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Medicals for insurance purposes

Many of us have had a medical for insurance purposes: life insurance for a mortgage or loan, or perhaps key person or critical illness cover. In these cases its important to remember it is the insurance company who dictate the terms: what questions are asked and what tests are requested. The purpose of these sorts of medicals are to answer questions relating to risk to the insurer and there is a three way sharing of information here: the patient, the doctor and the insurer. The doctor is in contract with the insurer so has obligations to them rather than to your well being.

Then there are medicals offered by large medical insurers for which you pay a fixed fee. These often come in levels of depth and complexity : a cheaper package would have less tests and an expensive package might measure everything about you inside and out! These medicals are undertaken often by non medical staff working for a fixed price dependent protocol with a doctor involved only in reviewing the results and signing off the report. Written reports are generally sent out to the patient by post and any problems discovered have to be addressed via the patients GP. If such a medical is funded in full or part by the patients employer, the report in some cases also goes to the funding body. Again this is important as it can compromise patient doctor confidentiality.

Bespoke health assessments

Bespoke medicals on the other hand start with a blank sheet and are usually undertaken in full by a doctor. Within these medicals a full medical history and examination is undertaken, with tests recommended specific to your needs and risks. There is account taken of recent test results and tests are not unnecessarily repeated. The medical may be for general health maintenance or focus down on a particular problem or set of problems. The report is generally doctor generated and discussed with the patient in full at a later appointment, to ensure understanding and allow plenty of time for discussion. Advice about lifestyle and changes to be made is generally more likely to be followed when the patient and doctor see eye to eye. Posted reports do often end up in the bin!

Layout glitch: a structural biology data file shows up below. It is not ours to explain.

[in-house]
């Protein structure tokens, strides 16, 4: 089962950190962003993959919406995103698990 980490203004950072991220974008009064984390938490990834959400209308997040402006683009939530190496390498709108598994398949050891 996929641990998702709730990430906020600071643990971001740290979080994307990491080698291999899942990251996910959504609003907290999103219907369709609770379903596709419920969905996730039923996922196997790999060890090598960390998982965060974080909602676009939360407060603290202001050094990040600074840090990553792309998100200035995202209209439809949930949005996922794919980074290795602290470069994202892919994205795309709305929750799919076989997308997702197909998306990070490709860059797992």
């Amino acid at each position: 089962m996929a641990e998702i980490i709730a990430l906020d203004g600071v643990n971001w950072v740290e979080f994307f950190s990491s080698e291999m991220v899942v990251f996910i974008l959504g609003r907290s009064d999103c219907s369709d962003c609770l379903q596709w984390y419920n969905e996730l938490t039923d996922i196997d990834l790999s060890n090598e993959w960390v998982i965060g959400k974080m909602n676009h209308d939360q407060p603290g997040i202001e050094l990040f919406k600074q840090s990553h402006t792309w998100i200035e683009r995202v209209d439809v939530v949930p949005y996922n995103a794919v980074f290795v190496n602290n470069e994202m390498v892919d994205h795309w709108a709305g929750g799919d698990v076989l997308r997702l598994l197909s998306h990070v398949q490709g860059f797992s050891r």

A medical check up is as useful as you want it to be: choose the sort of medical which you feel most likely to address your needs and answer your questions and then take notice of the findings.

For more information about bespoke health assessments, see Bespoke Well Man or Bespoke Well Woman.

Dr Jo Josson McConnell

Private GP